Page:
By Louis Chan, AsAmNews National Correspondent
Being a basketball star hasn’t protected Jeremy Lin from being harassed and bullied because of his race.
“I’ve been called a ch*nk my whole life,” said the Beijing Duck. “‘That’s that Chinese import.’ ‘That’s that Asian kid.’ ‘Go back to China’…that’s what the opposing fan groups would say,” said Lin talking about playing in a sport without a whole lot of Asian Americans.
Now in his 11th season in professional basketball, 10 in the NBA and one in the CBA in China, he still struggles with a constant tension.
“It’s not an industry where there are few Asian Americans. It’s an industry where there are no Asian Americans,” said Lin.
He recalls wanting to run away from the whole Linsanity phenomenon, a stretch of games with the New York Knicks in 2012 when he would lead his team to victory. Lin scored 109 points in his first four games as a starter, grabbing the attention of fans and the media.
That same year, an ESPN headline about Lin which used the antiquated phrase “chink in the armor” blew up, causing the editor who wrote the headline to be fired.
“That whole situation, I didn’t really flinch,” he said.
“What really really messed up with me was what’s been happening recently (referring to the rise in hate crimes against Asian Americans). The one thing that I learned, when this stuff happened, it’s like a fork in the road for every Asian American and every person that’s targeted. How will you respond? I’m not condoning being targeted or being bullied. It creates a fork in the road for person that has been targeted.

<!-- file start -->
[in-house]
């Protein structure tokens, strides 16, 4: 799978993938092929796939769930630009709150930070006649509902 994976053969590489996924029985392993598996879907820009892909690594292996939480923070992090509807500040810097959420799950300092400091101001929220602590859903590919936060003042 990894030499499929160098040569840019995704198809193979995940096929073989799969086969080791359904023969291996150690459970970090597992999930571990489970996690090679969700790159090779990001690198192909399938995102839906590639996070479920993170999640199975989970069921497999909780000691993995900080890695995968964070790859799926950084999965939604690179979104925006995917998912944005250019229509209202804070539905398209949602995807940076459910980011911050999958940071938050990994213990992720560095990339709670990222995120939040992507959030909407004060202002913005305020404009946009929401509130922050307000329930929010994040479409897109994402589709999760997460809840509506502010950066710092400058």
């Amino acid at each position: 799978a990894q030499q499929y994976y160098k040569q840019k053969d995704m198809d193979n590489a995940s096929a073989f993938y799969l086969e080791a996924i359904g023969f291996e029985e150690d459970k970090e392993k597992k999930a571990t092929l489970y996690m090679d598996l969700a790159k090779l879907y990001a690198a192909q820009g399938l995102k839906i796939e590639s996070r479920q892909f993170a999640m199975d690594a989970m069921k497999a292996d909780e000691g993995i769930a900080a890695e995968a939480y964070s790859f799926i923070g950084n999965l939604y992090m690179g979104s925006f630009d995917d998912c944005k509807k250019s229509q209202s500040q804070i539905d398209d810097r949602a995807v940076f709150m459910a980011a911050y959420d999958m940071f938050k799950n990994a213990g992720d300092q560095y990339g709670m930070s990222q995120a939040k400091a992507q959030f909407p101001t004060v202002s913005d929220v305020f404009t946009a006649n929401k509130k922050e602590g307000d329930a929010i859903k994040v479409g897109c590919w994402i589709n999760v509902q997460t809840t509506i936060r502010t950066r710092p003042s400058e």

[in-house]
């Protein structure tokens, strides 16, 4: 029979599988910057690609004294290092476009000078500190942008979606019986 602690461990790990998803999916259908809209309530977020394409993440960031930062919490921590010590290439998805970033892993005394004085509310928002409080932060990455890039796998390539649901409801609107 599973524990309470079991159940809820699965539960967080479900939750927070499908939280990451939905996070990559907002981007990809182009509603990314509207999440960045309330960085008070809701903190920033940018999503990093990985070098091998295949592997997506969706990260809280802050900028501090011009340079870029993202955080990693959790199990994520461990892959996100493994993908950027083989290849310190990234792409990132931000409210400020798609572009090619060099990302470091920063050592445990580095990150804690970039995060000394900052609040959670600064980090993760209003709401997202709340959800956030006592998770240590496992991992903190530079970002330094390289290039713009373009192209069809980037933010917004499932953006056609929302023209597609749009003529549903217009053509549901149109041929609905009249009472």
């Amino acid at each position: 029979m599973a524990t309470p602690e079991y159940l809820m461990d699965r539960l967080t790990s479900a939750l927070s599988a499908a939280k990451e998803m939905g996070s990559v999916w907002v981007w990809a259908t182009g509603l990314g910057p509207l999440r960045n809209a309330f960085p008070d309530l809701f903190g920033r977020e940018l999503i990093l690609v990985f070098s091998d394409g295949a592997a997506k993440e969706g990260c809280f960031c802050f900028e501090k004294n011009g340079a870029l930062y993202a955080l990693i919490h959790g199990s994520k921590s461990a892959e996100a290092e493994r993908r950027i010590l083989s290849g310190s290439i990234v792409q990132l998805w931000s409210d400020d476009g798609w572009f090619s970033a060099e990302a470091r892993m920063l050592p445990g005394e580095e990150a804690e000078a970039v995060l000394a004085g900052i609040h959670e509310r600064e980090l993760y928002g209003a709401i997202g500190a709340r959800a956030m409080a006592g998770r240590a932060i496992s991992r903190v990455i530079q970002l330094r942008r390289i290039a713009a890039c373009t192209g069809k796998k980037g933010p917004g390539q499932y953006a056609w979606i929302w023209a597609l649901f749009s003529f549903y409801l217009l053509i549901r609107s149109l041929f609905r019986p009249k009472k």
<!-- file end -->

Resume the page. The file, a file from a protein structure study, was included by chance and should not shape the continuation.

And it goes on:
“You can harvest a lot of bitterness and hate. You can go down that path . I have gone down that path at times in my life. That first path is adding hate on more hate. What that did to me, The joke is on me. Because I allowed that to turn me into something I didn’t want to be.
“If they’re ignorantly hating me, its probably because they themselves are hurting. If someone is really secure and they understand, I don’t think there’s that need to cut someone down. Put yourself in that person’s shoes to understand they’re really going through something else and they don’t know how to process that emotion. . Even that pause to catch yourself can be the difference between what you do and how you act going forward. “
Lin talked about his faith in God and the support of his family as the foundations in his life. When he wanted to quit basketball in the past, its his family that talked him out of it. He said they reminded him what’s important and pushed him back toward his faith in God.
“Those things are so valuable,” he said. “Going through conflicts and coming out of that conflict. To me a lot of those conflicts are stepping stones. Through a conversation you are able to see each other and respect each other in new ways.
“Never let somebody tell you who you are or who you aren’t, Lin said. “Anybody who’s experienced bullying, that bully doesn’t know anything about you. Eventually I tuned out the voices of the people that weren’t in my life .”
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